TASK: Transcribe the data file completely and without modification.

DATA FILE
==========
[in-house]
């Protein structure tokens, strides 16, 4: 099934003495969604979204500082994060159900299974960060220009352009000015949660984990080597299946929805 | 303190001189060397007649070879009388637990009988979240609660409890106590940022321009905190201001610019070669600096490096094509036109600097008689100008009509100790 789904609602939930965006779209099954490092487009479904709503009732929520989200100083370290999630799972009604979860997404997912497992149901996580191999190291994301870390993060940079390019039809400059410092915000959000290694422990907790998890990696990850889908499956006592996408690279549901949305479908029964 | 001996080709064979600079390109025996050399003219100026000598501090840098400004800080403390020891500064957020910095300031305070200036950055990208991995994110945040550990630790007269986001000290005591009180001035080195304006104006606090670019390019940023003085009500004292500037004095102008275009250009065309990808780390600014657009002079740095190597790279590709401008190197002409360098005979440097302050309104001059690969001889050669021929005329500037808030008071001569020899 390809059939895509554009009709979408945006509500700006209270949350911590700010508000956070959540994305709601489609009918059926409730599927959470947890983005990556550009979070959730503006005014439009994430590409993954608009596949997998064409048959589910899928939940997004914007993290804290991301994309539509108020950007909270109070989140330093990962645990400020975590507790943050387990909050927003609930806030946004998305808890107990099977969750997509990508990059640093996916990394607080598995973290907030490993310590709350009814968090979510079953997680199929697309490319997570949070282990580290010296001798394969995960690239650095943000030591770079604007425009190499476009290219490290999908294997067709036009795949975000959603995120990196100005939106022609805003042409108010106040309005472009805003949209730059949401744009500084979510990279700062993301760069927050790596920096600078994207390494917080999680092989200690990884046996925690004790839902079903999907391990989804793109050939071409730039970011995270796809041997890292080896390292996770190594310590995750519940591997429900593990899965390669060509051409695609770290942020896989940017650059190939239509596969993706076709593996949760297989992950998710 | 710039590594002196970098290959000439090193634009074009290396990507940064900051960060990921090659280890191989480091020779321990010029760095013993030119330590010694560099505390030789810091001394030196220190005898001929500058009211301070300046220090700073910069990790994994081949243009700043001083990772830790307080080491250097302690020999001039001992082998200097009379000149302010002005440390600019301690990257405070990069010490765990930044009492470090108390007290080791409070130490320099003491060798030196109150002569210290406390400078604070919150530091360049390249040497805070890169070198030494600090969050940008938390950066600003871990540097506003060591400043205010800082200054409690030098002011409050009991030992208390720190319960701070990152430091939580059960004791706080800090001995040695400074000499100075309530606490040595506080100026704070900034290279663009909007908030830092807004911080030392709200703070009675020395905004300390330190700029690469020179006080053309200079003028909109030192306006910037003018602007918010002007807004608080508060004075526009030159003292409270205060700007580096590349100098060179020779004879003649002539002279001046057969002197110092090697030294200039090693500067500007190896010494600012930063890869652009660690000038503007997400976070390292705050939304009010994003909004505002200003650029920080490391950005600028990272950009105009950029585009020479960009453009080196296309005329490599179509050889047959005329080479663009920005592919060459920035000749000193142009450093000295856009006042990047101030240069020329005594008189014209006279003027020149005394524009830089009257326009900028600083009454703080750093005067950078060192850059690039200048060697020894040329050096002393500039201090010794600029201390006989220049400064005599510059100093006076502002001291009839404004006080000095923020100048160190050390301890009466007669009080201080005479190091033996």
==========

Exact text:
[in-house]
């Protein structure tokens, strides 16, 4: 099934003495969604979204500082994060159900299974960060220009352009000015949660984990080597299946929805 | 303190001189060397007649070879009388637990009988979240609660409890106590940022321009905190201001610019070669600096490096094509036109600097008689100008009509100790 789904609602939930965006779209099954490092487009479904709503009732929520989200100083370290999630799972009604979860997404997912497992149901996580191999190291994301870390993060940079390019039809400059410092915000959000290694422990907790998890990696990850889908499956006592996408690279549901949305479908029964 | 001996080709064979600079390109025996050399003219100026000598501090840098400004800080403390020891500064957020910095300031305070200036950055990208991995994110945040550990630790007269986001000290005591009180001035080195304006104006606090670019390019940023003085009500004292500037004095102008275009250009065309990808780390600014657009002079740095190597790279590709401008190197002409360098005979440097302050309104001059690969001889050669021929005329500037808030008071001569020899 390809059939895509554009009709979408945006509500700006209270949350911590700010508000956070959540994305709601489609009918059926409730599927959470947890983005990556550009979070959730503006005014439009994430590409993954608009596949997998064409048959589910899928939940997004914007993290804290991301994309539509108020950007909270109070989140330093990962645990400020975590507790943050387990909050927003609930806030946004998305808890107990099977969750997509990508990059640093996916990394607080598995973290907030490993310590709350009814968090979510079953997680199929697309490319997570949070282990580290010296001798394969995960690239650095943000030591770079604007425009190499476009290219490290999908294997067709036009795949975000959603995120990196100005939106022609805003042409108010106040309005472009805003949209730059949401744009500084979510990279700062993301760069927050790596920096600078994207390494917080999680092989200690990884046996925690004790839902079903999907391990989804793109050939071409730039970011995270796809041997890292080896390292996770190594310590995750519940591997429900593990899965390669060509051409695609770290942020896989940017650059190939239509596969993706076709593996949760297989992950998710 | 710039590594002196970098290959000439090193634009074009290396990507940064900051960060990921090659280890191989480091020779321990010029760095013993030119330590010694560099505390030789810091001394030196220190005898001929500058009211301070300046220090700073910069990790994994081949243009700043001083990772830790307080080491250097302690020999001039001992082998200097009379000149302010002005440390600019301690990257405070990069010490765990930044009492470090108390007290080791409070130490320099003491060798030196109150002569210290406390400078604070919150530091360049390249040497805070890169070198030494600090969050940008938390950066600003871990540097506003060591400043205010800082200054409690030098002011409050009991030992208390720190319960701070990152430091939580059960004791706080800090001995040695400074000499100075309530606490040595506080100026704070900034290279663009909007908030830092807004911080030392709200703070009675020395905004300390330190700029690469020179006080053309200079003028909109030192306006910037003018602007918010002007807004608080508060004075526009030159003292409270205060700007580096590349100098060179020779004879003649002539002279001046057969002197110092090697030294200039090693500067500007190896010494600012930063890869652009660690000038503007997400976070390292705050939304009010994003909004505002200003650029920080490391950005600028990272950009105009950029585009020479960009453009080196296309005329490599179509050889047959005329080479663009920005592919060459920035000749000193142009450093000295856009006042990047101030240069020329005594008189014209006279003027020149005394524009830089009257326009900028600083009454703080750093005067950078060192850059690039200048060697020894040329050096002393500039201090010794600029201390006989220049400064005599510059100093006076502002001291009839404004006080000095923020100048160190050390301890009466007669009080201080005479190091033996």